The main reason for trying to build a positive, supportive studio atmosphere is to make students feel comfortable coming into the studio at any time to throw and build and glaze and spend time on their pottery. Generally I have found that an energetic, lively and cooperative studio atmosphere means that students inspire each other, learn from each other, and push themselves harder to be as good as the next person. When a bunch of hard working students are all sharing the studio space and time, skill improve more quickly and the output of the whole group is better than when people work in isolation.

Grace's pottery from Tour of Artists' Homes 2013
The benefit for the instructor in such a studio is that she has many hands acting as supports when  things need to be done quickly or when she just needs help. Thanks for today, Grace and Janice, and thanks for everyone else who helps like this in the YVCC clay studio everyday--even when the instructor is not in a mad rush. (The kid is feeling better. too.)

Friday, May 9, 2014

DoVA Student Exhibition

This week was the opening of the YVCC Department of Visual Arts Student and Faculty Exhibition. I finished matting work last Friday, since a few pieces took a mysteriously long time to arrive at our building. Unfortunately we had picked most of the awards Thursday, as Friday was a faculty holiday and the gallery isn't open on Mondays.

matting work on Friday
Tuesday's reception was well attended by students and the usual Larson Gallery folks. Several of us brought our evening classes over, including my Intro to Clay class, the Painting class (and their visiting artist) and an English class.

Best of Show: "Crack Up!" by Kimberly Klepach and "Bold Cookie Jar" by Timer Nite Harrison-O'dell

This was my first exhibition as program head and my first time doing the awards solo. Quite a few of the award winners were present for the reception and it was nice to see them receive their awards.

untitled vessels by Lydia Gallegos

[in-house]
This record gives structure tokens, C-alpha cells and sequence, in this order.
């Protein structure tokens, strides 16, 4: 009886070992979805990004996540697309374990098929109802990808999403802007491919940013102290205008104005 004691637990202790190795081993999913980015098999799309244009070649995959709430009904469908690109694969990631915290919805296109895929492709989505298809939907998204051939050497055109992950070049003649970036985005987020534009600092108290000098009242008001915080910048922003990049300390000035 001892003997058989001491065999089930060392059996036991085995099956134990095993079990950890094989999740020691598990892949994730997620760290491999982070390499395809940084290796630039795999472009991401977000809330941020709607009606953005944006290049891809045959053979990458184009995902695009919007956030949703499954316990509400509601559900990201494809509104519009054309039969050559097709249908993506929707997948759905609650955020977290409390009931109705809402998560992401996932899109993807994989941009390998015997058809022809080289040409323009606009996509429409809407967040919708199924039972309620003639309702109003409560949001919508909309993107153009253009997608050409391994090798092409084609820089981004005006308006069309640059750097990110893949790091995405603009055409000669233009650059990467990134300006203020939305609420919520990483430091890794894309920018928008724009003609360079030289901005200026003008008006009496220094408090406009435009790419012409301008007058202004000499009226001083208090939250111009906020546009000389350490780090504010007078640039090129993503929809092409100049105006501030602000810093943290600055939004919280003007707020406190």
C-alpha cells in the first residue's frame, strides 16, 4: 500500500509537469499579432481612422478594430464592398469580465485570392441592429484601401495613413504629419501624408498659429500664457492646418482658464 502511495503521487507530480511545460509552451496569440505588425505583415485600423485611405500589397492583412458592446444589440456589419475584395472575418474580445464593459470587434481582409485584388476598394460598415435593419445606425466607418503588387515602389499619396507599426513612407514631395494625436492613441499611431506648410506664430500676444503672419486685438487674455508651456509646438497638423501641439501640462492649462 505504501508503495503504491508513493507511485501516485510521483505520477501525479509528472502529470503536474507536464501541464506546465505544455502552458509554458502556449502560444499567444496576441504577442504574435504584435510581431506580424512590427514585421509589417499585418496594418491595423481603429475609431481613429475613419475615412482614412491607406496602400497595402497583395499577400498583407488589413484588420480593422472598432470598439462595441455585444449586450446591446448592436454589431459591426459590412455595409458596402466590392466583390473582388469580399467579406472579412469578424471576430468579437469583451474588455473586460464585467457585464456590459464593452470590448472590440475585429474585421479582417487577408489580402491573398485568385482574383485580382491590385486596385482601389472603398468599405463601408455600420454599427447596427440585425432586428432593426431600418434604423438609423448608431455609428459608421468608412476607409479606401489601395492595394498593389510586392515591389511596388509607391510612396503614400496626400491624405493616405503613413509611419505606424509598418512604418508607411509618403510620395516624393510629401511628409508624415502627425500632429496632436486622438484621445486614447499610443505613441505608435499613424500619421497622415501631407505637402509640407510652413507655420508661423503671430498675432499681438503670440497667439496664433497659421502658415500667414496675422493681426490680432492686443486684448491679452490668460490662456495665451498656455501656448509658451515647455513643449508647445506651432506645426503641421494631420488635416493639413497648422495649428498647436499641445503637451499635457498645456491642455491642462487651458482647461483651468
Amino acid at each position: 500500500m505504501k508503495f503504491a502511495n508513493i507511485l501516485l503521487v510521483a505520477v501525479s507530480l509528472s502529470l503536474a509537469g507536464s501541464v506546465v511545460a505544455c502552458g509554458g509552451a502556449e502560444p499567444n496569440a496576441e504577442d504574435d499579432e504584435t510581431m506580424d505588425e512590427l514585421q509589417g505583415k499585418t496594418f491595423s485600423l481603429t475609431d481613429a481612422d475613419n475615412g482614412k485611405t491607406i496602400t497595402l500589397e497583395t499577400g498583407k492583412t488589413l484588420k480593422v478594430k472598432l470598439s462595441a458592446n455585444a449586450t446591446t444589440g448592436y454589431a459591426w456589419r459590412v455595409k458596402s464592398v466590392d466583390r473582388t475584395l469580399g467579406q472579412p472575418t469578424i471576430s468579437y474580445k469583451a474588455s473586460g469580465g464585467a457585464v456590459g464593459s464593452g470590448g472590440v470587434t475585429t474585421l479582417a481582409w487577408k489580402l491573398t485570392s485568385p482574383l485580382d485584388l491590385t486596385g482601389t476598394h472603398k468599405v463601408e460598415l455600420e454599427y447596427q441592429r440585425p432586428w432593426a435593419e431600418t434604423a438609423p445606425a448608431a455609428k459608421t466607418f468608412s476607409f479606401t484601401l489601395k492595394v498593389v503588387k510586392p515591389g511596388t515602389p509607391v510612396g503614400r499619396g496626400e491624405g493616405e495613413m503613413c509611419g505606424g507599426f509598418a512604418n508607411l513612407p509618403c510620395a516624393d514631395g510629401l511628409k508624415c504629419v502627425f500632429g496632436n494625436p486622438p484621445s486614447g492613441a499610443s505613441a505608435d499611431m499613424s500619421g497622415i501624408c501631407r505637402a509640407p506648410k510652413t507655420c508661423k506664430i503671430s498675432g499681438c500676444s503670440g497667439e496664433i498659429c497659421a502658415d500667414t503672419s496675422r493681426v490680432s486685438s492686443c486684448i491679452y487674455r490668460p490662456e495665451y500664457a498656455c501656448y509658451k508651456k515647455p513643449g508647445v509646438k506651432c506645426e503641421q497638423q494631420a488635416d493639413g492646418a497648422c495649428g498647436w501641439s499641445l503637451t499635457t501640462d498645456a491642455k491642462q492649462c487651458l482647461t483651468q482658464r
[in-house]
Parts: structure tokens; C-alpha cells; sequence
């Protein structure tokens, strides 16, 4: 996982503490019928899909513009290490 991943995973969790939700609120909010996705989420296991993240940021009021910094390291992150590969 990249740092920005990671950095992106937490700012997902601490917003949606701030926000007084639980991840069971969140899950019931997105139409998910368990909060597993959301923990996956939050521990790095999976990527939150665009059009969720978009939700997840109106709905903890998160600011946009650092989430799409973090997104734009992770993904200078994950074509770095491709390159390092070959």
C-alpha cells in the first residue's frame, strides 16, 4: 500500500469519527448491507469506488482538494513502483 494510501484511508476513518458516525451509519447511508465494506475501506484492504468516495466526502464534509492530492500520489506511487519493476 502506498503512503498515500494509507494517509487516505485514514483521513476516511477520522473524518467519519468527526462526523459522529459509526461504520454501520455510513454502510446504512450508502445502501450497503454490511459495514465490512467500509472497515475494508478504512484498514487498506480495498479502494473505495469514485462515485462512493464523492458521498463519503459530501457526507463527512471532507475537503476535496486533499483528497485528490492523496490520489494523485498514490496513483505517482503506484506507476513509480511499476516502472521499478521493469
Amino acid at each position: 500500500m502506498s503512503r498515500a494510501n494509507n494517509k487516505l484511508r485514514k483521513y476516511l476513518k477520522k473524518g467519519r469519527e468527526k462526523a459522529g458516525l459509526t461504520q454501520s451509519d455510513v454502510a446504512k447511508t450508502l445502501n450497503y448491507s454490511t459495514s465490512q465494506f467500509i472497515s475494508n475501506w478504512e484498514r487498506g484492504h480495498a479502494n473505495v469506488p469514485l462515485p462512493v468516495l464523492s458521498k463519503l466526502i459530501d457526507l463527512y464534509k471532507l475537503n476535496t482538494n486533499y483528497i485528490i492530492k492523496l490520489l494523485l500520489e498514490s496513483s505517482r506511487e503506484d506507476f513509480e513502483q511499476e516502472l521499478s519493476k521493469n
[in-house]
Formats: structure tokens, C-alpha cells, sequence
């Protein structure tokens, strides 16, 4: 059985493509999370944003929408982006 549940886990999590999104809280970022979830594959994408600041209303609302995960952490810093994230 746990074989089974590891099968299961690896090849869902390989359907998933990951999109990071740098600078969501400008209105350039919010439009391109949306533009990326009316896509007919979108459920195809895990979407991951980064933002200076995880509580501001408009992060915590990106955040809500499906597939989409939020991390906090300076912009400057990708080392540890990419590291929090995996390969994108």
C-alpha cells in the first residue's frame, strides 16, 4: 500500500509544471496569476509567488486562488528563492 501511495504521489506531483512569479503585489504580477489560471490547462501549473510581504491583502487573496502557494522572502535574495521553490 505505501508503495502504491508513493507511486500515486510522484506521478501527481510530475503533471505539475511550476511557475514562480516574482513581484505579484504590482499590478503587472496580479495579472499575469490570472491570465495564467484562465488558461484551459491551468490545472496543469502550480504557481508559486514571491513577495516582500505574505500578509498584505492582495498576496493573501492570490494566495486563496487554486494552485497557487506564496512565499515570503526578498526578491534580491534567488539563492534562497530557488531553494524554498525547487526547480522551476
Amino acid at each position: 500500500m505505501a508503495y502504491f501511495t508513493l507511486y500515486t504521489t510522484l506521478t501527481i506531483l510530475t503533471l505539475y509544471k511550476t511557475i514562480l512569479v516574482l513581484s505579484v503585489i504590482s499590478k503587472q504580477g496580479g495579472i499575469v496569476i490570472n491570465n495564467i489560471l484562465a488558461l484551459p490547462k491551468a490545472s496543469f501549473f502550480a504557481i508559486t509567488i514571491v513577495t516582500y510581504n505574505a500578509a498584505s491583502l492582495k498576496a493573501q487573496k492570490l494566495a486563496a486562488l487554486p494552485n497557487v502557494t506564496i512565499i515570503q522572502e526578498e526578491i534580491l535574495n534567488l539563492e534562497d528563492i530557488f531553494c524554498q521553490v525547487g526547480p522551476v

Teacup by Torri Creasy

It was also nice to introduce students to people who liked their work, particularly people who might buy it or people who might be able to show their work in the future.

Blue Bowl (AFT Award Winner) by Janice Buckler

This year's show is pretty full. I think we have over 200 pieces in the show, significantly more than previous years. The gallery put up the temporary walls in the middle of the space, as well as clusters of pedestals in the front of the gallery and at several places along the walls.

Pottery display at Student Exhibition 2014

Green Jade teaset by Kimberly Diaz (top) and Mrs. Potts and Chip by Danae Holzer
There were three four winners from my clay classes. DoVA gave a beginning and an advanced clay award and the YVCC Faculty Union gave one of its awards to a clay piece. A Larson Gallery honorable mention also went to a clay piece.

Planter by Shannon Hoptowit (award winner) and pottery display

I had a few Design students who showed work in this year's show as well, but I only taught one Design course this year. I also only taught two quarters of clay this year, as I was on sabbatical in the fall.

Another Brick on the Wall Sarai Ochoa
wall display featuring photo, drawing and design work by various students
wall display featuring drawing and design work by various students
wall display featuring drawing and design work by various students